* Schedule a consultation with potential providers before committing to one. Get their rates of various interventions – fetal monitoring, inductions, episiotomies, forcep delivery, vacuum extraction and c-sections. Ask how much freedom you’ll have during labor – particularly on movement, eating/drinking and positioning for birth. Are there limitations on who is allowed to attend your birth? If they’re anything less than forthcoming with these answers, find another provider. Tour the facility. Ask questions there as well, specifically regarding their procedures for newborn care, policies on rooming-in and breastfeeding support.



* Listen to your instincts. More women are educating themselves and seeking providers based on their shared philosophies of birth. Unfortunately, medical professionals can also offer the all too familiar “bait-and-switch.” The provider will agree with everything the mother-to-be wants for her birth throughout her pregnancy, but has NO intention of letting the birth happen on those terms. Shockingly, some will even go out of their way to make SURE it doesn’t, regardless of what’s in the best interest of the mother and her baby. So if you have any reservations about your provider or facility, especially if you feel they are patronizing you, don’t be afraid to make a change – no matter how far along you are.



* Surround yourself with others who have had intervention-free births. Listen to their stories. Ignore those who tell you that you won’t be able to handle it.



* Take a childbirth class, preferably one OUTSIDE of a hospital setting. (Too often, classes hosted by the hospital are more about “How to Be a Good Patient.”) Bradley and Hypnobirthing are excellent choices.



* Choose your labor support team wisely. While your partner, family members and friends may want to be present at the birth, consider hiring a doula. She can provide physical and emotional support throughout your pregnancy, birth and post-partum period. She is knowledgeable about the process of birth, familiar with area providers and facilities and can facilitate communication with staff to help you make informed decisions. A woman in labor is vulnerable – both physically and emotionally. A doula can help protect your space and your choices.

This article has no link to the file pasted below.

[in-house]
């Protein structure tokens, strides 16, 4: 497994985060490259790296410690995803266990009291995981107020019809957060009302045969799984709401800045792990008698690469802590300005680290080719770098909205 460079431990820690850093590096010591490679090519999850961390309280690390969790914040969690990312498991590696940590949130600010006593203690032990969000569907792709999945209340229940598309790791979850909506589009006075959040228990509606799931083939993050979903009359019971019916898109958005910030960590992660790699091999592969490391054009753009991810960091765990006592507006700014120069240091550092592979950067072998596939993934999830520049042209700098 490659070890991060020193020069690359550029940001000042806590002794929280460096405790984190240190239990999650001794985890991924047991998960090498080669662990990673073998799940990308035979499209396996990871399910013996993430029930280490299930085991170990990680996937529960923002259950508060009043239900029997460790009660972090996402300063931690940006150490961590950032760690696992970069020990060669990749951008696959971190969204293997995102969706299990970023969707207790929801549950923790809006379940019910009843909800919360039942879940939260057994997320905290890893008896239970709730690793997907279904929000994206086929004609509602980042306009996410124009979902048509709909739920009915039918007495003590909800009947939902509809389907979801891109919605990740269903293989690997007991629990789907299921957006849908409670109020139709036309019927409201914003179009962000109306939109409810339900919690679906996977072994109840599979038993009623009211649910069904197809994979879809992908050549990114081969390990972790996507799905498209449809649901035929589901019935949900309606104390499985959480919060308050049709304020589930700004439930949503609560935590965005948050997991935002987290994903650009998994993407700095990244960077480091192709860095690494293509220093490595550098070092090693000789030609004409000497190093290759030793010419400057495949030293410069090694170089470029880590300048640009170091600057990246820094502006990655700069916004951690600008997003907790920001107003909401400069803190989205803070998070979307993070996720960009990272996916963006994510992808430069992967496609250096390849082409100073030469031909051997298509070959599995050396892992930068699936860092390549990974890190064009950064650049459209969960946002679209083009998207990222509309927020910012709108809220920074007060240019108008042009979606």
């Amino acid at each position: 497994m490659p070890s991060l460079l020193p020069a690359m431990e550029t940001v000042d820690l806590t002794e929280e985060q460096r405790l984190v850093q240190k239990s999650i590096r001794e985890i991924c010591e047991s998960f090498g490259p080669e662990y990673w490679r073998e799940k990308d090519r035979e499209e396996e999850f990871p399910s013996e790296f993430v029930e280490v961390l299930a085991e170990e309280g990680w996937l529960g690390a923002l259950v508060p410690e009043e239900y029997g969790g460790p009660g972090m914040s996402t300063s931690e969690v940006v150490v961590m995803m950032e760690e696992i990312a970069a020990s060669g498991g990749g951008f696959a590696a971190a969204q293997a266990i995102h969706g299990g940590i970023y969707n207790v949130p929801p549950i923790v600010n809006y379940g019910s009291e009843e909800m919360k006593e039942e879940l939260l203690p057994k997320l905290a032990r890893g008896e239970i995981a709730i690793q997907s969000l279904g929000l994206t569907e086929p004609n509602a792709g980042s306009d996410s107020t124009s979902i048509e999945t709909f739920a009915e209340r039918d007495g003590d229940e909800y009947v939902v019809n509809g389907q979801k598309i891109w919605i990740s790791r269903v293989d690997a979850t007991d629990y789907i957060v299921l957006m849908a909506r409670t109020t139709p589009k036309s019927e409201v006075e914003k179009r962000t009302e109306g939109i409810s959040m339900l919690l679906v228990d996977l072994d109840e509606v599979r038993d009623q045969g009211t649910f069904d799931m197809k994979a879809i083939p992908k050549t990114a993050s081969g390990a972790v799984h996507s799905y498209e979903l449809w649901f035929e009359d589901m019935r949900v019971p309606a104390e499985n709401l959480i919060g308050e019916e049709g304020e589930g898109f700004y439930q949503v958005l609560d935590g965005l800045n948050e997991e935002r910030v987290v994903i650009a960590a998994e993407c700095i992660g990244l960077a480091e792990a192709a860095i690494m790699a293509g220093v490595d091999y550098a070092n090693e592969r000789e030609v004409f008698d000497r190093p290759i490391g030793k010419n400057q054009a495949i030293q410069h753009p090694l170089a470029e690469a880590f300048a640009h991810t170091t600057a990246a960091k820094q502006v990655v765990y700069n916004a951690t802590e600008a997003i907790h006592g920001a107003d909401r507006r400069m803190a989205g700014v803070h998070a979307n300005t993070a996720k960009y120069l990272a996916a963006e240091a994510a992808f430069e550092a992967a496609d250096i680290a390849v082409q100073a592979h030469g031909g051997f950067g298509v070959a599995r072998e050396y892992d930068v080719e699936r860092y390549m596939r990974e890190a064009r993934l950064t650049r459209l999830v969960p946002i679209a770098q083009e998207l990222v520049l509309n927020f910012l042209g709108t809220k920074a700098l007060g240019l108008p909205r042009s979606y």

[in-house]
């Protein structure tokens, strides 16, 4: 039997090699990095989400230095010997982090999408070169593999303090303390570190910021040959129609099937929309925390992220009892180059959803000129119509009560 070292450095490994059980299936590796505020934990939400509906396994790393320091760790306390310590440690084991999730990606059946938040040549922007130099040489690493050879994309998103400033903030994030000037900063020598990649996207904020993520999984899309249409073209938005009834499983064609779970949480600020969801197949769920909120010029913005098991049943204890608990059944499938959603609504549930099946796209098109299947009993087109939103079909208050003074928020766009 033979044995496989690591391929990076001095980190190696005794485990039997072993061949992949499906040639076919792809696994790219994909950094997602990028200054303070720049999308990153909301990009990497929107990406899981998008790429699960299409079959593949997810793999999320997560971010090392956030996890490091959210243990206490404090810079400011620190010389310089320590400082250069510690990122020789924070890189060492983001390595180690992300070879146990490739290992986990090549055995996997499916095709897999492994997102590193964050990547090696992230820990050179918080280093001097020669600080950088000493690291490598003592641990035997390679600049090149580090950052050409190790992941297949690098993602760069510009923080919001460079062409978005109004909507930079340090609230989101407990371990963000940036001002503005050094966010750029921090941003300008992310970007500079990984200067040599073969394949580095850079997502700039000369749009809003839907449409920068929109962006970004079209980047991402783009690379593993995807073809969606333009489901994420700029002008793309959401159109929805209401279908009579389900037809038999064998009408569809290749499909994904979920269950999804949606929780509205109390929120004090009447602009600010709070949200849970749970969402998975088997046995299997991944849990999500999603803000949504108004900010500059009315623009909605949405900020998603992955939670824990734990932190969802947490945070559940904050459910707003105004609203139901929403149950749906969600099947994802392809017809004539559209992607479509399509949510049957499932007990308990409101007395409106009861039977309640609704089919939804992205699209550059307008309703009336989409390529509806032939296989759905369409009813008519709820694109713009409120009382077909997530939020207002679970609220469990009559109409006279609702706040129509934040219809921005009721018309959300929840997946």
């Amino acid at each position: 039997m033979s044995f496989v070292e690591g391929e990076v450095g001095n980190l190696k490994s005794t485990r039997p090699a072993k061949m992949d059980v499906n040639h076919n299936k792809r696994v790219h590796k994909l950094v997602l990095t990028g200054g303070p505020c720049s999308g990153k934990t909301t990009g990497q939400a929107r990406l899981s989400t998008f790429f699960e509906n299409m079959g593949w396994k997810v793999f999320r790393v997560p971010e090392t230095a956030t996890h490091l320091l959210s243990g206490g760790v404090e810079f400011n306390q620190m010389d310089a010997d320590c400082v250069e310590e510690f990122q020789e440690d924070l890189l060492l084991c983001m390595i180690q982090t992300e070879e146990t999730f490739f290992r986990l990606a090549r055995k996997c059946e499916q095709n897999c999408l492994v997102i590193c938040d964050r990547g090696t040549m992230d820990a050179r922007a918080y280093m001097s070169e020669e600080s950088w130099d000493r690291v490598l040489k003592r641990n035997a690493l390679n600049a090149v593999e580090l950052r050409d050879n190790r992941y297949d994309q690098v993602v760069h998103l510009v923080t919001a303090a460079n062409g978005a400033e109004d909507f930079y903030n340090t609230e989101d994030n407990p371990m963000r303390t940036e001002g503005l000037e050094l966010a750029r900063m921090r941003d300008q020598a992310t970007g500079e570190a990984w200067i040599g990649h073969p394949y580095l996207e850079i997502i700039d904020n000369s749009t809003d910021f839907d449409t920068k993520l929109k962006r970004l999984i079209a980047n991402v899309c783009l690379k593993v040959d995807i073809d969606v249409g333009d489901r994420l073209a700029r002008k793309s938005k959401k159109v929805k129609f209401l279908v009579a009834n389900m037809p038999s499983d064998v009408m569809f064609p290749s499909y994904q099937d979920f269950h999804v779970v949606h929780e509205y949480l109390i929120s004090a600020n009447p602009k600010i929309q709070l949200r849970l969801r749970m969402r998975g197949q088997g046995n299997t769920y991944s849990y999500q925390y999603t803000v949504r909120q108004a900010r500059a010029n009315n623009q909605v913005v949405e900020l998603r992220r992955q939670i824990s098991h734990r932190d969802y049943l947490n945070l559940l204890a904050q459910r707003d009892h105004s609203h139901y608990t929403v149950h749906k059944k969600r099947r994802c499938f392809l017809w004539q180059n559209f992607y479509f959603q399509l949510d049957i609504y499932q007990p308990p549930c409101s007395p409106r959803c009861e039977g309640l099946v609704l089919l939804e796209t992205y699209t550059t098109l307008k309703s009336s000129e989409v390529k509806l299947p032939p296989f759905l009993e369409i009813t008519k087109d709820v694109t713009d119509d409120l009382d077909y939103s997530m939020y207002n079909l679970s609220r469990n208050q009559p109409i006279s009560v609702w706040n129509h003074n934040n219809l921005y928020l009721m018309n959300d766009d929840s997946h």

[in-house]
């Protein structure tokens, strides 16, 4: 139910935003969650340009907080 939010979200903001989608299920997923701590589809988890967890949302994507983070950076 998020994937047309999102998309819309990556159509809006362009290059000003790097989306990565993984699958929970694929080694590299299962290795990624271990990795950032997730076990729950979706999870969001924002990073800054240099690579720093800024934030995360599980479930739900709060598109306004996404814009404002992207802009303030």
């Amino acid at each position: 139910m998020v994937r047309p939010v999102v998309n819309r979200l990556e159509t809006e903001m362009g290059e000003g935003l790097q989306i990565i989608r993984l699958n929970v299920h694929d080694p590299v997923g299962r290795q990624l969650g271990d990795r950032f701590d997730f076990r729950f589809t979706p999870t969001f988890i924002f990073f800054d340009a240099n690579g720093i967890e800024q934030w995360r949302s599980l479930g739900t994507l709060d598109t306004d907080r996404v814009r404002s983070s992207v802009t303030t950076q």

Empower yourself to have the birth YOU desire! Birth is a business. As more mothers demand normal, natural births, providers and facilities will be forced to adapt to attract consumers. Reducing unnecessary interventions will lead to healthier mothers and babies!


Christine Sheets Nutile is a mother of three. She was supported by a doula and used Hypnobirthing for each of her midwife-attended hospital births. She is the co-founder of an Attachment Parenting group in the south suburbs of Chicago. She is also an advocate for natural childbirth, breastfeeding, babywearing and home education.



REFERENCES

1 The Joint Commission, Sentinel Event Alert, Issue 44 from January 26, 2010, “Preventing Maternal Death”; available at http://www.jointcommission.org/SentinelEvents/SentinelEventAlert/sea_44.htm

2 WHO, UNICEF and Wellstart International, “Baby-friendly Hospital Initiative: Revised, Updated and Expanded for Integrated Care”, 2009; available at http://www.who.int/nutrition/publications/infantfeeding/9789241594967_s1/en/index.html

3 J. A. Martin et al, Centers for Disease Control, Births: “Final Data for 2006”;

National Vital Statistics Reports, Volume 57, Number 7, from January 7, 2009; available at http://www.cdc.gov/nchs/data/nvsr/nvsr57/nvsr57_07.pdf

4 C. Sakala and M. P. Corry, “Evidence-Based Maternity Care: What It Is and What It Can Achieve,” Childbirth Connection and the Reforming States Group, 2008, pages 37, 47, 62-67; available at http://www.childbirthconnection.org/pdfs/evidence-based-maternity-care.pdf

5 K. E. Kaufman, “Elective Induction: An Analysis of Economic and Health Consequences”.

6 C. Deneux-Tharaux et al, “Postpartum Maternal Mortality and Cesarean Delivery”, Obstetrics & Gynecology, Volume 108, Number 3, Part 1, September 2006; available at